Fangirl Musings's Reviews > The Duchess Diaries

The Duchess Diaries by Jillian Hunter
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Pages Survived: 166

This book was an epic fail. Despite the beautiful book cover, which is the book's only good aspect, this novel fell flat on its face. The novel's lacking of everything was entirely frustrating because the premise of the book had so much in its favor.

One of the first oh-dear-God-no aspects that stood out to me early on in The Duchess Diaries was the dialogue. While it's true I'm certainly no expert in Regency vernacular, there were many phrases, words, and sentence structures that felt as though they were cherry picked from a contemporary era. This is a BIG TIME no-no for me. If a writer is going to take the energy and time to create a story set in a time not of the modern decade, then they should absolutely make the language sound genuine.

Additionally, along the same lines as dialogue came the setting, or lack thereof. While I'm not a big fan of overly monotonous description, when reading a historical I do, indeed, expect some sort of detail in regards to the locale and fashion. This pretty important aspect was almost completely absent in the 166 pages I read. Again, if a writer is going to take the interest in creating a story, most especially in a historical, it is necessary they give authenticity and visualization for the reader.

Moving along to other, even more infuriating fails of this book isn't all that difficult. Next, frustratingly, comes the fact that the plot was a complete shambles. While it's true that said story line was thin and faulty, there were bigger issues that did more to damage the book's events than just a lackluster plot framing. In The Duchess Diaries, Hunter was terribly bad at keeping her book events from spazzing all over the place. In the initial pages of the book, the story drug on painfully, and seemed to have almost zero plot line movement. Then, without warning, sixty six million things were happening, all distractedly hashed out with no time for development or exploration in any single event.

The plot of this novel had so much possibility that, when I noted where Hunter was taking the story, I almost couldn't fathom its reality. There were many instances that character development and tension could be built in wonderfully complex ways, utilizing plot points that went totally unexplored. I realize Hunter wished to use Charlotte's diary as a way of creating an external conflict plot, but if the opposite had been accomplished, using Gideon's acquisition of the item, and further exploration of that realm, I feel the book might have held more fascination for the reader.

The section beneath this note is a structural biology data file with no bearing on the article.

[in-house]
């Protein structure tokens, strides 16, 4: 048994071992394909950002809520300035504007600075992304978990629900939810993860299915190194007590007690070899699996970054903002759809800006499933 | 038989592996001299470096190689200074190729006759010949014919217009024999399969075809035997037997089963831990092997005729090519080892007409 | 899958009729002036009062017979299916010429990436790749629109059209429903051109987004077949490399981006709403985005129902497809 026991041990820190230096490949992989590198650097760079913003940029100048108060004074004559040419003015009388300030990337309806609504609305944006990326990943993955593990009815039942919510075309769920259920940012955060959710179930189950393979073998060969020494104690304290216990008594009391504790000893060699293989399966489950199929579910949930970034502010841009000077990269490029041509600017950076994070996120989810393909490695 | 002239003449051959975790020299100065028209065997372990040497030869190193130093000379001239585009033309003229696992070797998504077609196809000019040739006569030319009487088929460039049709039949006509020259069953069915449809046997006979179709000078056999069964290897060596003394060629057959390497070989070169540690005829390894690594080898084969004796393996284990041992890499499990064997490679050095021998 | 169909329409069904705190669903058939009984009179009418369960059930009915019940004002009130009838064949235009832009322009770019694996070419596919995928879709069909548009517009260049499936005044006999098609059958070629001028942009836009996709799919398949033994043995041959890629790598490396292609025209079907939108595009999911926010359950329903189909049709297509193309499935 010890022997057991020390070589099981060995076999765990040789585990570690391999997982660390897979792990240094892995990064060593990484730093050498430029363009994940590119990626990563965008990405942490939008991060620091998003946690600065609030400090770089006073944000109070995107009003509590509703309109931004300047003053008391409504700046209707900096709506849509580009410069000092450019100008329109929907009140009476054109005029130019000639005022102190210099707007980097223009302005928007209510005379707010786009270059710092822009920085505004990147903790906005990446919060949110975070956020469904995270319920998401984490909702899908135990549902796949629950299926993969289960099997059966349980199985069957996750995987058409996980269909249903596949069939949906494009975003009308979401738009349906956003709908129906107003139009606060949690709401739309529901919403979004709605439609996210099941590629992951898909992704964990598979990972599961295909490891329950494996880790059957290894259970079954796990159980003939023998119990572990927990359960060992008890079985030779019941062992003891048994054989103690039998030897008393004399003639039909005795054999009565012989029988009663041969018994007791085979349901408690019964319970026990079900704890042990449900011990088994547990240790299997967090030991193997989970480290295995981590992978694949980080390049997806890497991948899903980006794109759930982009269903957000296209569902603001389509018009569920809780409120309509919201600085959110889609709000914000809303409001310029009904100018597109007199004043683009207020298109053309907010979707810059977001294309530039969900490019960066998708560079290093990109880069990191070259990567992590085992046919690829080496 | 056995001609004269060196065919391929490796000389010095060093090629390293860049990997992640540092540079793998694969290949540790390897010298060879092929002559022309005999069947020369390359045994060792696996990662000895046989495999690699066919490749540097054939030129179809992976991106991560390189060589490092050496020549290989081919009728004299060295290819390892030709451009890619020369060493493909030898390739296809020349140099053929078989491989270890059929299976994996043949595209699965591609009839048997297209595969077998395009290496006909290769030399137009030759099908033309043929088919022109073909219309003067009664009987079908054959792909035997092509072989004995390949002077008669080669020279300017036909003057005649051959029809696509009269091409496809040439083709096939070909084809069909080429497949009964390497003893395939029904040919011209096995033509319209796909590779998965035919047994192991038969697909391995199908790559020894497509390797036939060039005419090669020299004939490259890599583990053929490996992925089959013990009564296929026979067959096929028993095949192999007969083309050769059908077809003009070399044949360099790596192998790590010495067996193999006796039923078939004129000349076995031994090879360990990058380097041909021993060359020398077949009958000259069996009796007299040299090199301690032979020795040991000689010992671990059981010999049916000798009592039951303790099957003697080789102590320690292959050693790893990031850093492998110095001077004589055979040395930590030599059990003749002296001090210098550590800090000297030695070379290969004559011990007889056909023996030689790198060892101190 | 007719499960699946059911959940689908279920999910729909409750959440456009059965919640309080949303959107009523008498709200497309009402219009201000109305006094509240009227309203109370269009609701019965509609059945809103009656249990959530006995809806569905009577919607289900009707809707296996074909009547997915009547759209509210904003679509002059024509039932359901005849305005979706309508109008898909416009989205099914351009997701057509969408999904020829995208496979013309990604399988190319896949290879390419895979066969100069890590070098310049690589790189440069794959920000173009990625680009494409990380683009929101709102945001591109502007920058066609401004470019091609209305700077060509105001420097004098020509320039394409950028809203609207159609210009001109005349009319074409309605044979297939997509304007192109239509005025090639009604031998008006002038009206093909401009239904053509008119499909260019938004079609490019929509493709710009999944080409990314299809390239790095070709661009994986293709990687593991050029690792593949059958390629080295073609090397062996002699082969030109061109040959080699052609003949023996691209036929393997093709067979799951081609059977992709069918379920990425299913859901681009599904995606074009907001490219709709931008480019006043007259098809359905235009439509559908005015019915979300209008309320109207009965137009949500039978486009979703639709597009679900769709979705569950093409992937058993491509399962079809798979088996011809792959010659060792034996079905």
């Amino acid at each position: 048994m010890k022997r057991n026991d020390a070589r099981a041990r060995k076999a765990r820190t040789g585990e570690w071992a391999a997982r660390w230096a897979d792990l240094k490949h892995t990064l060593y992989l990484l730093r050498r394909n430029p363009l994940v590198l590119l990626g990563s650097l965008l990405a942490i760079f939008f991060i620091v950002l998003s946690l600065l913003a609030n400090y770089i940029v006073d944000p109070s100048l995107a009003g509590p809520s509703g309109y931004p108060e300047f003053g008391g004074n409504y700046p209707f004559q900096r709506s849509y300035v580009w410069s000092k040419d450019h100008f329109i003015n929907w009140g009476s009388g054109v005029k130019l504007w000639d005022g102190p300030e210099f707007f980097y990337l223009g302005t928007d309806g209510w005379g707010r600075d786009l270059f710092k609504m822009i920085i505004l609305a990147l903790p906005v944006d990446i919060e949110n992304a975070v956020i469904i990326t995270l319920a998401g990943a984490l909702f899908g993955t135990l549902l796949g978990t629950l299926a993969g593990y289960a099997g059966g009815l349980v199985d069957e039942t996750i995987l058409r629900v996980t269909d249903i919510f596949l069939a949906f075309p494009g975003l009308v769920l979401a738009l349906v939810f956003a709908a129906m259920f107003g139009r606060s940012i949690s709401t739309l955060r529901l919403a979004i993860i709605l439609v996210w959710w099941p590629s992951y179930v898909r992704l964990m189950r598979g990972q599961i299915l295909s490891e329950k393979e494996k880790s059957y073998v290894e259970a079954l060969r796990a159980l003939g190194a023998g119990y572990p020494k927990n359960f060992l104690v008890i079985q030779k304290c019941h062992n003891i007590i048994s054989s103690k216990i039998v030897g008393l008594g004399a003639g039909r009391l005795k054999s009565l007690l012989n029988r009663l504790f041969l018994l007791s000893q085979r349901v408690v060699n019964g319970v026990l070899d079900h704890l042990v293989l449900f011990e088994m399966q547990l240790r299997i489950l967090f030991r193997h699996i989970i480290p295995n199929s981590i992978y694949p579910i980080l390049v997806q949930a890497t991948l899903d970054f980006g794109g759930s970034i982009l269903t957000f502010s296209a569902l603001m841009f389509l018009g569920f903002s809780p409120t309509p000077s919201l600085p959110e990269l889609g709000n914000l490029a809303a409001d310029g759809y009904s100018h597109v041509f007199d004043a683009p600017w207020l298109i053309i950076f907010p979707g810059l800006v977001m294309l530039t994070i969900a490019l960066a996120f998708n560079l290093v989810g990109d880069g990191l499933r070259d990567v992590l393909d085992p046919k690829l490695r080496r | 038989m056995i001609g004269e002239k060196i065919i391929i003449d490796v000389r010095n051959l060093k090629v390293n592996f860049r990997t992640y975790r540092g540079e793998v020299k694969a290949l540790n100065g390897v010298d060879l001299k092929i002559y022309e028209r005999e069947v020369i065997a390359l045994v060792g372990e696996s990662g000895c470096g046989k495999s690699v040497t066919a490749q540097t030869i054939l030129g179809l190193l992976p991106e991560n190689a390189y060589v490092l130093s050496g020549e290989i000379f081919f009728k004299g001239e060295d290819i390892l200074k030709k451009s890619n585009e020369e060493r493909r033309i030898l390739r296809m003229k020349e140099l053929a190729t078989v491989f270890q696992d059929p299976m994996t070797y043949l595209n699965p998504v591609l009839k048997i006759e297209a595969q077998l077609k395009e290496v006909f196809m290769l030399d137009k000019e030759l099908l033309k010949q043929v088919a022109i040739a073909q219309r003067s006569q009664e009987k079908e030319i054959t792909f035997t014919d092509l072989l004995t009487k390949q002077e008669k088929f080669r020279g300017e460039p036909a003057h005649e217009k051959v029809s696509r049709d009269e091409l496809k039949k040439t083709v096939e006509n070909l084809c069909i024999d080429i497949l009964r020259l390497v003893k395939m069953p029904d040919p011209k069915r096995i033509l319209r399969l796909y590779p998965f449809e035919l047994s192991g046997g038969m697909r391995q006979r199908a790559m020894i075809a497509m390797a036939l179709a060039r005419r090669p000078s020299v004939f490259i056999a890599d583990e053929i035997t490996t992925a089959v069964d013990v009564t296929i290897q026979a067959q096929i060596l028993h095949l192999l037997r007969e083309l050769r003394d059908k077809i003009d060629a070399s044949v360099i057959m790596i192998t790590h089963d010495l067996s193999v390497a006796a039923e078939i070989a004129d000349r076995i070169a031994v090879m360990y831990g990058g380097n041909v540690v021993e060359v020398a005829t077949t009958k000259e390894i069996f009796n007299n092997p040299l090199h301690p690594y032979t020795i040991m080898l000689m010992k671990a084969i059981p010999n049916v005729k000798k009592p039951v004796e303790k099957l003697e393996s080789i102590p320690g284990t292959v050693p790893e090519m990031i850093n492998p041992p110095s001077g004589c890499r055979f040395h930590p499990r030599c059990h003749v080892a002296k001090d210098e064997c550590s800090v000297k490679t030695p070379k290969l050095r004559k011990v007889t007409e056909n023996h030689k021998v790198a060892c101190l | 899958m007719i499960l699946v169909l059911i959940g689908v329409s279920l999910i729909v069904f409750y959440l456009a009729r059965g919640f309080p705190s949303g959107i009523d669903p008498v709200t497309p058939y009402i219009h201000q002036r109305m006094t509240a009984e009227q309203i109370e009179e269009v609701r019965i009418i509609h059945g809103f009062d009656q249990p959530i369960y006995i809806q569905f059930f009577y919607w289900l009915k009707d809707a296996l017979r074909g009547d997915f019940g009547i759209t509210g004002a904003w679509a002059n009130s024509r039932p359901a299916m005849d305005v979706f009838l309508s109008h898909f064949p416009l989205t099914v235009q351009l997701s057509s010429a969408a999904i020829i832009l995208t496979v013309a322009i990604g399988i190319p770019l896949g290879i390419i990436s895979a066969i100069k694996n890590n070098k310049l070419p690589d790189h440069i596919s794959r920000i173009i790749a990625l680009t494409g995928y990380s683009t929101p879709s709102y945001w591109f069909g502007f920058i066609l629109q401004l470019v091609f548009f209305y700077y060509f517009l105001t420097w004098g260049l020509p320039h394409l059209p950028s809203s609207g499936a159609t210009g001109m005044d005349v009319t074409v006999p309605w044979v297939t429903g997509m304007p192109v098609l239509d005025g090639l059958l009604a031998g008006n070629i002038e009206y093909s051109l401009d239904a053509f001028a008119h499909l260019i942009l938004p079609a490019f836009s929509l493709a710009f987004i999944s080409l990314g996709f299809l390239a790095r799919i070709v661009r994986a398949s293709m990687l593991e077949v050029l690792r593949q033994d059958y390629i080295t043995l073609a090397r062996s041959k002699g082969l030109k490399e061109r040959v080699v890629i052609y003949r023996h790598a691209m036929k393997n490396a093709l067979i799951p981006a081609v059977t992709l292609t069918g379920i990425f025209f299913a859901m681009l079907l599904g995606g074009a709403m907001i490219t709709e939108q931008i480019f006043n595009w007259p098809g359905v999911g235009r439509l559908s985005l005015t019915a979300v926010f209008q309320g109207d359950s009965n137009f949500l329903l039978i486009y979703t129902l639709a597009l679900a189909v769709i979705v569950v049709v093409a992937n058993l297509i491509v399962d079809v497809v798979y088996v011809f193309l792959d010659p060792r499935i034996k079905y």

I am not automatically apposed to external conflicts, but when one is seemingly piled upon another, and no clear, interesting path is established for the reader, I grow irritated quite quickly. Pairing this negative aspect with the fact that Charlotte felt intolerably too much like a perpetual milksop, and Gideon was a character comprised of nothingness, with absolutely no individualism to speak of, made me want to chuck this book against the nearest wall. If the disappointing primary protagonists weren't enough, the hella-huge excessive secondary cast of characters were certainly more than anger-sparking.

Often, I typically enjoy a large cast within a novel, and secondary characters will allow a sometimes-needed break from the two leads. Being a devotee to the author Sherrilyn Kenyon, I'm well accustomed to following huge worlds with an even larger list of a second and third cast. And, yet, Jillian Hunter made my brain want to liquefy with this very failed cast! There was some Jane girl, and some detective, an evil mistress, some douche Phillip, some rival school matron, a Harriet chick, a Bordello madam, some cousin named Grayson, two or three brothers to the heroine, another evil thief dude, and apparently a friend called Chloe?...At some point in the reading, I literally lost track, and interest, who was who, and why they were important. The problem, I think, wasn't so much the number of secondary characters, but the fact that the author's writing style never gave me much time to accept, and learn, their identity and role within the book.

Writing style, oh for the love of Zeus' beard. Yes, here, indeed, lies the last problem I had with this Epic Fail book; chapter length. Jillian Hunter must love short chapters, so much so that I think there exist more page-and-a-half clips in this book than there consists of readable chapters. Overall, this problem most likely explains all the aforementioned shortcomings of this book. When an author barely glances over a scene, most especially with non-hero/heroine characters, then as a reader, I have no time to learn the characters, or the story.

So, in conclusion? This book sucked. Its suckage was likewise monumental, and wall-bangingly bad.
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Reading Progress

12/01/2012 page 140
39.0% "The dialogue is too modern, the plot is progressing without buildup, there are missed opportunities for hero development, and the only reason I'm continuing is because I'm compelled by Charlotte."

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